Being in vocational ministry can be lonely and isolating. I have really been feeling it these days — my struggle with depression has left me worn out, on edge and easily angered. This leaves me feeling like a failure as a husband and father which, in turn, leads to more depression and on and on. Ugh. I can recognize what’s happening inside of me — which is a pretty big step for me — but it is very difficult to actually break free from it.
Part of my sadness comes from feeling out of place. I don’t blame our church. In fact, I think they would be much better off with someone who understands the language and culture. Although I know it is commonplace in first generation immigrant churches, I find myself increasingly intolerant of “family ministry” meaning essentially “I want to get rid of my children for as long as possible while you supervise them.” Some of the things that are most important to me in life don’t really have a realistic place in the first generation immigrant church context, and that makes it extremely difficult to keep forging ahead in the same direction.
However, as much as I know there is no future for me in the first gen church, I have a hard time picturing myself in a second generation Asian American church context — or, at least, with many of these churches that I have encountered. Let me illustrate: we have a couple of close friends from Orange County who are part of an Asian American church. When the leadership team found out that his background was in the PC(USA) they joked that he was “just barely” a Christian. Sigh. I am weary of this kind of theological arrogance — what good does it do if I can quote Calvin and Piper verbatim, but still act like a gigantic jerk most of the time?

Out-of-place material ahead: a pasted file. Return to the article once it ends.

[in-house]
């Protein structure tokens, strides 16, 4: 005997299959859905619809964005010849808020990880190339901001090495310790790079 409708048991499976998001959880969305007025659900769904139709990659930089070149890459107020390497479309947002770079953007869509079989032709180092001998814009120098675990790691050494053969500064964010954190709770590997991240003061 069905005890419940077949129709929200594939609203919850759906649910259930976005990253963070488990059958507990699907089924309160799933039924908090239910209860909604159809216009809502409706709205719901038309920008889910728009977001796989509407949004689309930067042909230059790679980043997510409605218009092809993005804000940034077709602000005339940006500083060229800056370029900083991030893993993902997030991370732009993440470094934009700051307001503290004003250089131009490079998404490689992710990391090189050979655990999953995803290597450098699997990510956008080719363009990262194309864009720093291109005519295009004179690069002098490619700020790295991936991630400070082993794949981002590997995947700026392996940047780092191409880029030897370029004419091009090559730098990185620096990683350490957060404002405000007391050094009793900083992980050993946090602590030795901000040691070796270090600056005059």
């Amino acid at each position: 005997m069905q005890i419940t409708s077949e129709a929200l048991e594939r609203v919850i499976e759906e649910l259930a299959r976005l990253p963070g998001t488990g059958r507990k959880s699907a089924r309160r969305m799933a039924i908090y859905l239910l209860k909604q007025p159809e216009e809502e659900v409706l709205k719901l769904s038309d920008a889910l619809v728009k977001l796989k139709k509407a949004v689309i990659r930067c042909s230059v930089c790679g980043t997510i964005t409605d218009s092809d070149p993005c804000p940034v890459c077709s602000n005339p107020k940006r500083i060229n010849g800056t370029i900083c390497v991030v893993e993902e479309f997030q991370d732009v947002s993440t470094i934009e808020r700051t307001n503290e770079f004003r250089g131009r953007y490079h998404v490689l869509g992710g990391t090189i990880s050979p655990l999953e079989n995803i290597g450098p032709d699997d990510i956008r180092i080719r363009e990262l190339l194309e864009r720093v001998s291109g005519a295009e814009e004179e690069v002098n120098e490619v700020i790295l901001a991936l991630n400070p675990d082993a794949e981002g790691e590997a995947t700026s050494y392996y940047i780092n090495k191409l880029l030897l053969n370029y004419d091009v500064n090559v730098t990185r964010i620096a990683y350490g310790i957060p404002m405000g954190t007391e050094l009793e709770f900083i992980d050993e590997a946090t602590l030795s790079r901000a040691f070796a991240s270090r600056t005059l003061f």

So, then, do we plant a church? Maybe one day, but for now the last thing I would want to do is try to build a new faith community out of frustration or hurt. There is holy discontent, and then there is just plain bitterness. I think I just want to be part of a community where we can be honest and open — maybe not constantly spilling our guts (that’s not really in my personality anyways), but at least one in which we don’t have to go through an elaborate charade every week (and in which “church” is more than once or twice a week in the first place).
Yes, I want to do everything I can to build the kind of community I believe in right where I am. But I would love to be a part of — and contribute to — a church that I am genuinely passionate about, where we have more than “vision statements” that sound great but have little bearing on our reality. I have to admit, though, that dream always seems just out of reach.